The chain aims to associate itself with fitness by setting up shop in Rio and depositing a pedometer in Happy Meals.
McDonald's Step-it
Credit: © McDonald's

McDonald's is going all-in on a health-oriented rebranding this summer. As an official sponsor of the Olympic games in Rio de Janeiro, the restaurant has set up shop in the Olympic Village, and has given competing athletes an all-clear pass to eat for free—as much as they like. Unfortunately, it looks like the gravy train has gotten a little out of control—and McDonald's has announced a 20-item cap for athletes taking advantage of the free food deal. Olympics athletes and McDonald's—those aren't three words you'd typically expect to see in a sentence—but the all-American purveyor of Big Macs has proved extremely popular with medalists from all over the world.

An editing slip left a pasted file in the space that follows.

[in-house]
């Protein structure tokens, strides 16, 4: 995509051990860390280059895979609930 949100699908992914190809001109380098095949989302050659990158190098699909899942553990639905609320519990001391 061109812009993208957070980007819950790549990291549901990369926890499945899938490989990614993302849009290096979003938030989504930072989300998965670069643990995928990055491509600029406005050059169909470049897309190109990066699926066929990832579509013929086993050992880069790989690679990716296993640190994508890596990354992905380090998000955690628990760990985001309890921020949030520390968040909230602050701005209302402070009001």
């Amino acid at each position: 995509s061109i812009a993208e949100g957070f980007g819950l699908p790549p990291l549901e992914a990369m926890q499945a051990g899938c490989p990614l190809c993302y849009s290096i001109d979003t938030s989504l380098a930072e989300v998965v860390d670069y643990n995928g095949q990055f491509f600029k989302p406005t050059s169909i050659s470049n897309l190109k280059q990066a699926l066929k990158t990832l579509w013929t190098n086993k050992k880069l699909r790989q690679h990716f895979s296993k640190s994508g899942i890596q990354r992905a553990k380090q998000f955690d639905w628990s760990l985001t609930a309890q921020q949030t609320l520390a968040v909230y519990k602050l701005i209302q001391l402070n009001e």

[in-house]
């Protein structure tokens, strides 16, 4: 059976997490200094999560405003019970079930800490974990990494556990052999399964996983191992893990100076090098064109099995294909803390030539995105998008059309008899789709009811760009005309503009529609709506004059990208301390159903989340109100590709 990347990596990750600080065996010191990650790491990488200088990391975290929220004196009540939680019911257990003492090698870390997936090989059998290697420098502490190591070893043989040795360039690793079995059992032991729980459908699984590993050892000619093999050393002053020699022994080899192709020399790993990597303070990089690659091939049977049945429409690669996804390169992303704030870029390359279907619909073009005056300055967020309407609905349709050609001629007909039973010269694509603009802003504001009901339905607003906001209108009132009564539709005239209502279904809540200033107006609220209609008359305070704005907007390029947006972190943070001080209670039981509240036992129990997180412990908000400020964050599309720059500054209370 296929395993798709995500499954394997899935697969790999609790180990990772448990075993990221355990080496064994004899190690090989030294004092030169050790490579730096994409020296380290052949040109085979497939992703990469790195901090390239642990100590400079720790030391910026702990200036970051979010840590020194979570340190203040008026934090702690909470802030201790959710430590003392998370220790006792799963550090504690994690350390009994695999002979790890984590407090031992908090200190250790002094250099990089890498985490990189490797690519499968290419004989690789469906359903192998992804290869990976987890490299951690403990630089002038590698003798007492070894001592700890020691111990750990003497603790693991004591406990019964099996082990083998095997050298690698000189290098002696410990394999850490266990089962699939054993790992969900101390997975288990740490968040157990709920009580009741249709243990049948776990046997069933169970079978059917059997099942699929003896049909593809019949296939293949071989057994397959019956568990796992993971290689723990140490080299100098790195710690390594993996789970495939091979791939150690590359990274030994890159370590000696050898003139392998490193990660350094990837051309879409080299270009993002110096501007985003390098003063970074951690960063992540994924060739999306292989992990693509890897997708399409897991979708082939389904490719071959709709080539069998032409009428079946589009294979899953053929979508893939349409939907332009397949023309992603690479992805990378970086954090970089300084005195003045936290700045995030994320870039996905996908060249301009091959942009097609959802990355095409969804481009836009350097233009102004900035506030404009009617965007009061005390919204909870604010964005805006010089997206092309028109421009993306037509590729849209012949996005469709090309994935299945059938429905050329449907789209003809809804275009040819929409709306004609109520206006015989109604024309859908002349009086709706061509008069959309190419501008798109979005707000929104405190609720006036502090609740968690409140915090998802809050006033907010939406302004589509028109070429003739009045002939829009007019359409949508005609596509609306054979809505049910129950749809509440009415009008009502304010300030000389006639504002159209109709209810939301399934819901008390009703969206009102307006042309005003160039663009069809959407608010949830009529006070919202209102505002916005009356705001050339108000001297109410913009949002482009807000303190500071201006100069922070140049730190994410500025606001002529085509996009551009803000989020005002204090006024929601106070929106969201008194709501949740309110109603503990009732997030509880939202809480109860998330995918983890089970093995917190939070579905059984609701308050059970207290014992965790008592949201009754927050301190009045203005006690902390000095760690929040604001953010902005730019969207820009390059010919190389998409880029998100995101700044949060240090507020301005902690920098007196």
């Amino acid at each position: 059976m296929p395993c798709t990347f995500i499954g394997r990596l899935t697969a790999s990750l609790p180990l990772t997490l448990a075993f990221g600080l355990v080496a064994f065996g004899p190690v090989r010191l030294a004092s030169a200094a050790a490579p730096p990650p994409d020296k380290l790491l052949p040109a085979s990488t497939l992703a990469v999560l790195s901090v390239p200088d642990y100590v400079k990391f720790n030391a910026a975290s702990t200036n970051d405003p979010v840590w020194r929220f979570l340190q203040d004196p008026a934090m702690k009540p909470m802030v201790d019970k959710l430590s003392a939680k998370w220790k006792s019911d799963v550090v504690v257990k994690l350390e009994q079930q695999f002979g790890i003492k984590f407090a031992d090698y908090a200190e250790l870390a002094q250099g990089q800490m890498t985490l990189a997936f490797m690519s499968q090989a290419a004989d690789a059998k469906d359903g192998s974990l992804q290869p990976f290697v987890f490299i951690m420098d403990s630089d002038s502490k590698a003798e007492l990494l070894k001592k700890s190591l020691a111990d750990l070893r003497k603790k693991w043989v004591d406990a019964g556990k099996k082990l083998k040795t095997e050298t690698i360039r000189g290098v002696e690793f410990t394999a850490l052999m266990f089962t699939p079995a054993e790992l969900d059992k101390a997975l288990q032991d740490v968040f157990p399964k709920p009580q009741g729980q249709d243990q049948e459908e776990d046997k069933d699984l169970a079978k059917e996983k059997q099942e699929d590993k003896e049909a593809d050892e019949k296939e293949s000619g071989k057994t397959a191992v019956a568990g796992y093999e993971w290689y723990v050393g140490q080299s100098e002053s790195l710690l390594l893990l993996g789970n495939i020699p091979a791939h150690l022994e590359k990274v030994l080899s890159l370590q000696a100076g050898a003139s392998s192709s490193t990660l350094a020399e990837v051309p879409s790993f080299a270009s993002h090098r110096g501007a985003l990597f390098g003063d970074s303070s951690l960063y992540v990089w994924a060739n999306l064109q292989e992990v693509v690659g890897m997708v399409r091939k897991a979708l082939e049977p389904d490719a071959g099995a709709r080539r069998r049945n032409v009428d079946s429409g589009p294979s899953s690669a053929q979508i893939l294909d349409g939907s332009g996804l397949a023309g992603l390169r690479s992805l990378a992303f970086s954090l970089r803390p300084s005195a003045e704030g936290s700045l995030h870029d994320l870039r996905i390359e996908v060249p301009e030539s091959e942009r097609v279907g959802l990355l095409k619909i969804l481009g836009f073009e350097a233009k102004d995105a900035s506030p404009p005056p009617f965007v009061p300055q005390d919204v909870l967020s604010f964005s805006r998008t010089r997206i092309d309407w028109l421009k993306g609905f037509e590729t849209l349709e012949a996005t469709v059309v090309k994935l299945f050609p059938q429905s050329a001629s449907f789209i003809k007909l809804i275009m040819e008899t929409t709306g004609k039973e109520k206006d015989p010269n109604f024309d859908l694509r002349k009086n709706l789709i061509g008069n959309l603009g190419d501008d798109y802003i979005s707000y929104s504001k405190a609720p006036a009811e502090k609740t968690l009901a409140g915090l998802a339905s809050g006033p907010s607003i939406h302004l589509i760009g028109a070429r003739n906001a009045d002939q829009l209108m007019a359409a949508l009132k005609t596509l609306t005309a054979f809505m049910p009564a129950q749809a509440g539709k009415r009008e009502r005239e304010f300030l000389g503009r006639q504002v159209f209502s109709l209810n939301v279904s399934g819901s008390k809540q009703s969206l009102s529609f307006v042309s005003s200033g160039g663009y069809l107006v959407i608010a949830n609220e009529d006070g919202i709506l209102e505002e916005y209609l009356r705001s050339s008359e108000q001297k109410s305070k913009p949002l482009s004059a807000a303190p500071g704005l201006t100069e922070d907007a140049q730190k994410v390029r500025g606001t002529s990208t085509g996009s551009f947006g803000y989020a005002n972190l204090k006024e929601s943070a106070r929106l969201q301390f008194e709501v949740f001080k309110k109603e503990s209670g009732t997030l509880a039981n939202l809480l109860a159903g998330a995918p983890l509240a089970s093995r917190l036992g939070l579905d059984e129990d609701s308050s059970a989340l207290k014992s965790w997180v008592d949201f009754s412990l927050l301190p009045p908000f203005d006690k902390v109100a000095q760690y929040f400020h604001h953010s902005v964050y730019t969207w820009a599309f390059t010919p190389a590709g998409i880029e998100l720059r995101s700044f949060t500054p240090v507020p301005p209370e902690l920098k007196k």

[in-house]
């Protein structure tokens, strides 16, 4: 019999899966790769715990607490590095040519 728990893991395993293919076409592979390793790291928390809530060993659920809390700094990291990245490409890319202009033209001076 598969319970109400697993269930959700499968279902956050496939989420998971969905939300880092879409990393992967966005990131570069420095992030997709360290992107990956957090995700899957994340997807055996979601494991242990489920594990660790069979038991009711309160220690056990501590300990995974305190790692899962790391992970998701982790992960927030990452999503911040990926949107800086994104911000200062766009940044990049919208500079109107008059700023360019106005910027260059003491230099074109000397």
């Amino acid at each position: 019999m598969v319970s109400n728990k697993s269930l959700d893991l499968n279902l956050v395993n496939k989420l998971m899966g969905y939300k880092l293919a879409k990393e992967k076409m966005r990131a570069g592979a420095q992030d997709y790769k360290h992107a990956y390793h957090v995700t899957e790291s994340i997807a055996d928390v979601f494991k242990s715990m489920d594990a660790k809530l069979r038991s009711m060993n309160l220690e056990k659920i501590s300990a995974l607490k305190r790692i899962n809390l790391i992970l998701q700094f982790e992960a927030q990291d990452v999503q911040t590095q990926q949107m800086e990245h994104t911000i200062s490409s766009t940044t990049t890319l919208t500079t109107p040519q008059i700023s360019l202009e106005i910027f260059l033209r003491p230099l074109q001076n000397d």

Australian badminton player went viral this weekend with an Instagram photo showing the 26 items he was planning on downing in one sitting. "Now it's time to eat some junk food after months of eating clean!" he announced on the social media platform.

The fastest man on earth, Usain Bolt, also indulged in some McDonald's in the form of chicken McNuggets—one of its signature food products that's currently undergoing its own messaging shift.

And Japanese volleyball players Yuki Ishii and Arisa Sato picked up coffees, fries, and salads for dining al fresco:

Meanwhile, Stateside, the restaurant is pushing a wellness message—and they're starting young. Now, instead of plastic action figures or fuzzy collectibles in your kids' Happy Meals, McDonald's is offering fitness trackers—flash-looking pedometers that come in six colors and "blink according to how quickly or slowly the person wearing the device is moving," reports USA Today. Now, if only these wearables could tell us how far we'd have to walk to burn of a serving of those (admittedly delicious) fries.